Australian Economy

The iron ore bonanza won’t last forever

For all the nightmares visited on China’s staggering residential property sector, iron ore somehow remains the Australian treasurer’s reliable hollow log. There’s been enough momentum in other types of construction, manufacturing, and steel exports to send the iron price to $US145 a tonne, the highest since April 2022 after rising steadily all through last year.

That delivers a huge tax revenue bonus over prices set prudently much lower in the budget, which assumed they would peak at $US105 last year and fall to $US60 this year.

Iron ore demand has shrugged off the troubles of Chinese housing.  Getty

Economist Chris Richardson reckons it will be worth $18 billion over this financial year and next. That means that Treasurer Jim Chalmers will get a headline second budget surplus in May.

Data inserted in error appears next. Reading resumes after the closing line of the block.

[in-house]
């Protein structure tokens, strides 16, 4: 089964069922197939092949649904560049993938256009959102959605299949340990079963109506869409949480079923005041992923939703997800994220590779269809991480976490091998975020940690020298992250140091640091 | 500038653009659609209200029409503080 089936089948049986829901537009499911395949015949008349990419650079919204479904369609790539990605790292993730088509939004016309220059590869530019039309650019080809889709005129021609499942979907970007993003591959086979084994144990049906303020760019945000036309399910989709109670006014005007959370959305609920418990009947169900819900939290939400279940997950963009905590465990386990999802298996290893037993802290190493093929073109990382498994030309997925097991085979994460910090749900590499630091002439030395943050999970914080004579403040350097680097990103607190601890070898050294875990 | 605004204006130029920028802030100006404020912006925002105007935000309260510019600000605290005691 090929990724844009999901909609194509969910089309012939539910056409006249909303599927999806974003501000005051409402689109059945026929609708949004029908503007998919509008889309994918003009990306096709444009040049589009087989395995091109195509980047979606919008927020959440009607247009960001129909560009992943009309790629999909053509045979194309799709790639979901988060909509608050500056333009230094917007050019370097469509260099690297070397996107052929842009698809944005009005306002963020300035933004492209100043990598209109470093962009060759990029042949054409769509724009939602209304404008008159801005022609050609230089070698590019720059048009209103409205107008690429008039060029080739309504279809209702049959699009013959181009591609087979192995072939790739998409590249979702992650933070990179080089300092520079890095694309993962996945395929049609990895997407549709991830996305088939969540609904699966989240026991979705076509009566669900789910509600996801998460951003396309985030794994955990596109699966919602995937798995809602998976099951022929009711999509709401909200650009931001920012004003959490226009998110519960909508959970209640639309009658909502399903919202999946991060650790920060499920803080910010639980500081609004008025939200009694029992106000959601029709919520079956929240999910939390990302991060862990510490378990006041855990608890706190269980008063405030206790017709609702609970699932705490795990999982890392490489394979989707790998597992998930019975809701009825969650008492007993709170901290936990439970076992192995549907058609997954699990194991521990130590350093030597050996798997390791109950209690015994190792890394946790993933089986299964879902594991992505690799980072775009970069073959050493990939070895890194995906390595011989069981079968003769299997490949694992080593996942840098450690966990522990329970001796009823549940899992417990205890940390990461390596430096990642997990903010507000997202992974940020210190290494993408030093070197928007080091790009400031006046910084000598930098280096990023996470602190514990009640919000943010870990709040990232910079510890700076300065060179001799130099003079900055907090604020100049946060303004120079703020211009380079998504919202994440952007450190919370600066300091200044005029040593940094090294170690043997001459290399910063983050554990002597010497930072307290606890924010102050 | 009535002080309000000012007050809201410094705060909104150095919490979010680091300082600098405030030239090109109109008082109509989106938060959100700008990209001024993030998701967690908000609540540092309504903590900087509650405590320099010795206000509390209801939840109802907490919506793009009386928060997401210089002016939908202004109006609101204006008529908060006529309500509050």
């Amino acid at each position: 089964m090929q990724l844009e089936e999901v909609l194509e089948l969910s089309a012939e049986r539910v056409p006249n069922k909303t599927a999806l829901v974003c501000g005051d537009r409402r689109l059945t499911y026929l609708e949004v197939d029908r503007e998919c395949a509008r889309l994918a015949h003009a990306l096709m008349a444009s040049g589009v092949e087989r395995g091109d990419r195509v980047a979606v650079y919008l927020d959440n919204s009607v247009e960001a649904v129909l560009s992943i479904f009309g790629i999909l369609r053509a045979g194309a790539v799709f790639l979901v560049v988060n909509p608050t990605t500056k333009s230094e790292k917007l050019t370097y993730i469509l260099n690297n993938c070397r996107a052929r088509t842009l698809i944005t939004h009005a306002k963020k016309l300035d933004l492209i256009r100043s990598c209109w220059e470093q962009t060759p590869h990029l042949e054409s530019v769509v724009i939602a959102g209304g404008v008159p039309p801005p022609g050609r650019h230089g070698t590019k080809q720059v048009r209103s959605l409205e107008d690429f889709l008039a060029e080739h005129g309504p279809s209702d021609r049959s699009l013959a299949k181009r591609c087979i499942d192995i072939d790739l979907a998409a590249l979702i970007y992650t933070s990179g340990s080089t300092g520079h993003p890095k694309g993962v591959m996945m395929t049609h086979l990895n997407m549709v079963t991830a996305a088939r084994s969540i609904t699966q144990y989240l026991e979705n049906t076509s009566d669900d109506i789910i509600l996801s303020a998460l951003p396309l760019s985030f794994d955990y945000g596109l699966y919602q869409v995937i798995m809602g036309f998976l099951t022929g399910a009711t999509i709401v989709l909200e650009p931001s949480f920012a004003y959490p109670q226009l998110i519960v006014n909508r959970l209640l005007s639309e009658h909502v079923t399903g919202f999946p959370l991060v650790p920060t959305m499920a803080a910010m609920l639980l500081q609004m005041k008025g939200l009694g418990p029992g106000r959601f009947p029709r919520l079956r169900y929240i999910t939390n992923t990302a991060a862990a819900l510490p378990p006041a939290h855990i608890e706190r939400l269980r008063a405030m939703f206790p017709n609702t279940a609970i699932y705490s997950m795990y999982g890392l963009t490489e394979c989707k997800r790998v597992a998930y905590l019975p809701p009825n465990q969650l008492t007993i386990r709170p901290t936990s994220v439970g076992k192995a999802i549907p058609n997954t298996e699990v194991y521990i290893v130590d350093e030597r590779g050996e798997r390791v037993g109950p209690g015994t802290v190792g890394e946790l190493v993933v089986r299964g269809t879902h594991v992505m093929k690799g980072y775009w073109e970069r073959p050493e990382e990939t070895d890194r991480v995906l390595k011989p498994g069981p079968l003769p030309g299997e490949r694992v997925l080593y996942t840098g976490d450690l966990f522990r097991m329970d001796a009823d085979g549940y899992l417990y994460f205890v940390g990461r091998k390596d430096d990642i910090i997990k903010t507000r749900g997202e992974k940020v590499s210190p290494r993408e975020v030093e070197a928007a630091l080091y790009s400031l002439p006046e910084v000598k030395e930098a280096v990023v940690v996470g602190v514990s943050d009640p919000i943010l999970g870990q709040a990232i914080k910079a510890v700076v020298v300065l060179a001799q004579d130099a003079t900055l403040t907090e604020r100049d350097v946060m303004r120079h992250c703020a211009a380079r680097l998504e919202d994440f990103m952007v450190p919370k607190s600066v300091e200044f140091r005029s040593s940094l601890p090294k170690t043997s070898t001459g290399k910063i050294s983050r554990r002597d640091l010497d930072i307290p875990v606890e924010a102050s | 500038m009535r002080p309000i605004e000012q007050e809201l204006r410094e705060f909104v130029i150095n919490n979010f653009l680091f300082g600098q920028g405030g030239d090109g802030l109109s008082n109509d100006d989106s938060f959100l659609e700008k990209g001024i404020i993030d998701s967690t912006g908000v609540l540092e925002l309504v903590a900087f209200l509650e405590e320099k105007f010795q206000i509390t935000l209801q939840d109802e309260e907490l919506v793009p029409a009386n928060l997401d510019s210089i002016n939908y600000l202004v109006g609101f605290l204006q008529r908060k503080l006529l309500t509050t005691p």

These gains are often referred to as an earnings windfall, but really they aren’t. Yes, it depends on the vagaries of changeable global commodities markets. But it is also the result of huge investments by BHP, Rio Tinto, Fortescue and others in turning the Pilbara into an iron ore production machine. That’s given them the scale and efficiency to make profits, and generate tax revenues, at most price points.

Yet there is a huge disconnect in the way politicians are happy to hobble a resources industry that is paying down the budget deficits they have run up, and funding the election handouts that will appear this year. Like many Australians, politicians seem unaware of the source of their own prosperity, saddling the industry with more royalties, giving the unions more power, as if the world had no alternatives. Right now, it’s bonanza time, but that does not mean it lasts forever.

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